When I was in the 5th grade at Haiku Elementary School, we took a field trip to the War Memorial Stadium. We had been waiting for this day to come for almost a year. Our section of the stadium (this was before it was remodeled for the Hula Bowl so there were no seats behind the end zones) was poised perfectly near the 50-yard line. All around us were other excited elementary school students from Maui.
It was D.A.R.E. Day - a presentation put on by the Maui Police Department. D.A.R.E. (drug abuse resistance education) is a nationwide program putting armed and uniformed officers in elementary schools for what seemed to me as a long time. The officer assigned to Haiku Elementary told us about drug abuse and had us vow never to use drugs, join a gang and, above all, to just say no.
This was the capping event of the program. Officers were there to rally the student troops and whip up a frenzy of excitement. There were all kinds of demonstrations of police power. There were the fierce German shepherds.
A guy with padding around his arms and shoulders fired blanks at an officer. Then the dogs were released on him and he tried to run.
As we watched the dogs rip up the padding, someone on a microphone explained that the places of attack were not lethal but designed to bring about so much pain that the target was no longer a threat or could no longer get away.
Next came the monster truck that revved its engines and crushed a junk car with the word "DRUGS" spray-painted on its doors. But the most memorable part for me was the helicopter.
A helicopter resembling the ones I'd seen in movies about the Vietnam War hovered above the stadium. The emcee of the event explained that what we were about to witness was a simulated "Green Harvest" raid. An officer rappelled down a rope and snatched up fake marijuana plants on the stage in the middle of the field. Then he waved at the crowd and pulled himself back into the chopper.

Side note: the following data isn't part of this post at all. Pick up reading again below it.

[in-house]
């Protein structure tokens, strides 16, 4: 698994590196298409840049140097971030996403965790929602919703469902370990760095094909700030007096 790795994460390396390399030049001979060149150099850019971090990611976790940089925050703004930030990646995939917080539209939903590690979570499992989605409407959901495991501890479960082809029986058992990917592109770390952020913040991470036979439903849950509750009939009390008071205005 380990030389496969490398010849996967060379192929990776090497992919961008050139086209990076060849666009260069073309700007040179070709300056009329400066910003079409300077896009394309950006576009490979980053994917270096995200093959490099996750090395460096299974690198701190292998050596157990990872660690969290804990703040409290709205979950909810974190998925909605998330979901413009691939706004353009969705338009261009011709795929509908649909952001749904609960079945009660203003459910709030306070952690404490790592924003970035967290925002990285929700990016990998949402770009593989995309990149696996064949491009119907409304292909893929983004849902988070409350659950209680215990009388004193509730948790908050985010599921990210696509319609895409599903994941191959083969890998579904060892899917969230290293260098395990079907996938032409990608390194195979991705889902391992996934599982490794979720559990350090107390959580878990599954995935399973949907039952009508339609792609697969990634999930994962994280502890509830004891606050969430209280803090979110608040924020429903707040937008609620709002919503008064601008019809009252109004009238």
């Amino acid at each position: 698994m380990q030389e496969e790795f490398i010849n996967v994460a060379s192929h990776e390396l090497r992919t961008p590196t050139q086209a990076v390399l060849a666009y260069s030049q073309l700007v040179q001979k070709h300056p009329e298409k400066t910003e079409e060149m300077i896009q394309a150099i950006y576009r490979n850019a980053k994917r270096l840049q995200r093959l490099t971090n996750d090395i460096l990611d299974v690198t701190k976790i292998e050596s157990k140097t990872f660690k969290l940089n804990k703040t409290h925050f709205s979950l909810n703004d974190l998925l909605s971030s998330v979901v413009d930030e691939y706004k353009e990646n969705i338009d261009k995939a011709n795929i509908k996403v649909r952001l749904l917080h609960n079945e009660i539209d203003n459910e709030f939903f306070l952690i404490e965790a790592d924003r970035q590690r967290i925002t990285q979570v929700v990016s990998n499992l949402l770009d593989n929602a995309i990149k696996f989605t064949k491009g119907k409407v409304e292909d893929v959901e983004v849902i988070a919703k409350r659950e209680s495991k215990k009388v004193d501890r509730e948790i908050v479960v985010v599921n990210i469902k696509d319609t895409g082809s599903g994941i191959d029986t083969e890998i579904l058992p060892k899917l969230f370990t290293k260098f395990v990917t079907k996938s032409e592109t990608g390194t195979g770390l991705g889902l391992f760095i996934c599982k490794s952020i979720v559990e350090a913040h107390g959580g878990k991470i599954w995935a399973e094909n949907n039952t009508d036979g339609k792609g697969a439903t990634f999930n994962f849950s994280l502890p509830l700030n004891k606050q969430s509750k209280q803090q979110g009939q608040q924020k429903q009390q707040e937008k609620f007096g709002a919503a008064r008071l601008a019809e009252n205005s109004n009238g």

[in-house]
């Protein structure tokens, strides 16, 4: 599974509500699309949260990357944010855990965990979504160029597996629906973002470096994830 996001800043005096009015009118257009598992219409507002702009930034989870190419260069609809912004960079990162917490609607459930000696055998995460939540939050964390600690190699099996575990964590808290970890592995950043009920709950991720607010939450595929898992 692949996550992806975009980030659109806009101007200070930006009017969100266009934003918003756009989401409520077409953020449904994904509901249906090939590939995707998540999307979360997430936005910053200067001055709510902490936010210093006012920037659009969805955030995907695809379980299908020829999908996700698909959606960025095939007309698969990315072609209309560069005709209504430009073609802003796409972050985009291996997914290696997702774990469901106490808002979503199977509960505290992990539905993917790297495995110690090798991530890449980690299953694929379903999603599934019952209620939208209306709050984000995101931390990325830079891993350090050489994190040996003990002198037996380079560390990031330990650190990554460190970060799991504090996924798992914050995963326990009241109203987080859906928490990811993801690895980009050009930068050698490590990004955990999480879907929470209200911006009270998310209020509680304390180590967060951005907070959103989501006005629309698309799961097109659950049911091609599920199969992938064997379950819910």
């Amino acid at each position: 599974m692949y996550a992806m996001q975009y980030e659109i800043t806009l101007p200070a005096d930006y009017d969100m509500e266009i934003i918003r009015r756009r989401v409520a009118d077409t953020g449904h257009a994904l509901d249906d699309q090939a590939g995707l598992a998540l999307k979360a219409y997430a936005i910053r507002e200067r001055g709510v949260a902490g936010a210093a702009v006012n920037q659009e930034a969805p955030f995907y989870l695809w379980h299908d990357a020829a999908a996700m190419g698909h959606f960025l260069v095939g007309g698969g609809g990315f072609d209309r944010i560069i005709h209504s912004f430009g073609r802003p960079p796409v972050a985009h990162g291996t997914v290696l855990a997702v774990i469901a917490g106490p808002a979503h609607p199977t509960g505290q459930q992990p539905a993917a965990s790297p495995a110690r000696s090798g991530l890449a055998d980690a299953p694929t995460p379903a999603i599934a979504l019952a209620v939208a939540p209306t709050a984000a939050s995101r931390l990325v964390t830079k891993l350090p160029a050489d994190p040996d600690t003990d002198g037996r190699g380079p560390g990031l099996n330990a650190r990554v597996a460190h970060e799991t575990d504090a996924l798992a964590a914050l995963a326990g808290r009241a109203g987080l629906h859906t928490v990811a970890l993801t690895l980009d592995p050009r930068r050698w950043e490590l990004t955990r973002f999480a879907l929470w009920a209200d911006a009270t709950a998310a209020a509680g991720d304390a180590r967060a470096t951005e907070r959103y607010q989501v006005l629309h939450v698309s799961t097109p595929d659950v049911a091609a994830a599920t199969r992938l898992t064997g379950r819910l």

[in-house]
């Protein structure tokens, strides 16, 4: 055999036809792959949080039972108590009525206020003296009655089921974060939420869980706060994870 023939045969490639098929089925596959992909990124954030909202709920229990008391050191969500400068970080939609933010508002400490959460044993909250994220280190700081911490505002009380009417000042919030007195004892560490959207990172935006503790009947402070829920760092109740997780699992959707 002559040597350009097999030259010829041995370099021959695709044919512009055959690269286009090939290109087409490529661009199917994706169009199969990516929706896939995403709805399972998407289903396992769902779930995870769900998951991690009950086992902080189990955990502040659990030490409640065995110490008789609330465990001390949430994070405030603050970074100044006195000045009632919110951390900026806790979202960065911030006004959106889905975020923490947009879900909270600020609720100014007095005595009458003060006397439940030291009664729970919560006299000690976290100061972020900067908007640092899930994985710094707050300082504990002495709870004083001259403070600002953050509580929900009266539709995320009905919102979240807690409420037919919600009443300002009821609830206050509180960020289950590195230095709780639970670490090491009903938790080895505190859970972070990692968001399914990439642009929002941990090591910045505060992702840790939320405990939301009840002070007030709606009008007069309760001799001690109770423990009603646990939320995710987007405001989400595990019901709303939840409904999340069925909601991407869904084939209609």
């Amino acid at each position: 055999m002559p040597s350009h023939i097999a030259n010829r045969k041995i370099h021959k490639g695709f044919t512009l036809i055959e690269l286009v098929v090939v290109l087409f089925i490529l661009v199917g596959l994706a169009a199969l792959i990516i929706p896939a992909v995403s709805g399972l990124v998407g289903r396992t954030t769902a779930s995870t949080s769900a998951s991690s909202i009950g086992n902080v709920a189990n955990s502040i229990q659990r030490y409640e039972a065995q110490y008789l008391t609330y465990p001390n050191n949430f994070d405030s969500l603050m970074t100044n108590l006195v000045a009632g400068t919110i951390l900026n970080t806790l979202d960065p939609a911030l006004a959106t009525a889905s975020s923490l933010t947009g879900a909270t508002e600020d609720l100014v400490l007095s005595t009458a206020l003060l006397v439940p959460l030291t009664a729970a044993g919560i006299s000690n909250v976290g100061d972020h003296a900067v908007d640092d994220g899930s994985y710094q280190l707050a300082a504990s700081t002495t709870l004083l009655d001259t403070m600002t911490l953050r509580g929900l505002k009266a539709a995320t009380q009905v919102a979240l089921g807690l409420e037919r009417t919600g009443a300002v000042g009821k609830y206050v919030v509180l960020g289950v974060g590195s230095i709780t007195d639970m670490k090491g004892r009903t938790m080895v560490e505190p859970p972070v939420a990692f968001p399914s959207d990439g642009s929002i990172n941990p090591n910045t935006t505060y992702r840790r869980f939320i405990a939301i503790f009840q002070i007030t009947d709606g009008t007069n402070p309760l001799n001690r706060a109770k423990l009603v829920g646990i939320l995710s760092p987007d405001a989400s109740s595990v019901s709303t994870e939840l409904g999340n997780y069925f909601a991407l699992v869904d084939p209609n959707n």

So that was it! Nearly every one of us from Haiku School was familiar with the sound of helicopters buzzing over our homes, streets and neighborhoods. Now we got to finally see it firsthand. When it was all over, we got to storm the field and check out police cars, talk to the officers and get a free soda.
I've learned a lot more about the police and especially "Operation Green Harvest" since that day. Police officers fly around in helicopters to spot marijuana-growing operations in the remote parts of the island. Turns out that the police departments receive grant money to keep the helicopters flying. The police work in conjunction with the U.S. Army National Guard and the Drug Enforcement Agency.
It is a terrifying experience reminiscent of scenes from "Apocalypse Now." Opponents say that the choppers sometimes fly as low as 75 feet above the ground. The buzzing and vibrations have damaged property, frightened animals and harassed residents. Their voices are finally starting to be heard.
The Big Island's county council has been openly hostile to this tactic. A few years ago, it passed an ordinance to deprioritize the operations. The police ignored it, and the county faced a lawsuit for its failure to implement the law itself. The county fought it and won, but the plaintiffs appealed.
Obnoxious police surveillance is part of the long, sordid history of our "War on Drugs." The war declared by President Richard Nixon may be falling out of favor these days, but make no mistake: It rages on.
Legislators are still reluctant to strike the harsh criminal penalties. Judges are still required to put more and more people into our prison system. And the extensive vigilance (and funding) of special units within police departments, public and private corrections industries and prosecutor's offices has not waivered. In fact, last week, our appellate court, the Intermediate Court of Appeals, found no error in the county's victory on the Big Island.
Looks like this year there are more bills that would pull us away from this aggressive tactic toward drug use. Last year there was similar talk, but the House killed all bills that would decriminalize the use of marijuana. Let's see if the bills this year meet a similar fate.
The "War on Drugs" is a war on our own people. The crackdown on narcotics has not helped people abstain from them. It has certainly not helped eliminate the contraband economy either. All that it has done is erode our confidence in the need to investigate and prosecute criminality by trivializing the crimes themselves. But that doesn't seem to matter. The war rages on.
* Ben Lowenthal is a trial and appellate lawyer who grew up on Maui. His email is email@example.com. "The State of Aloha" alternates Fridays with Ilima Loomis' "Neighbors."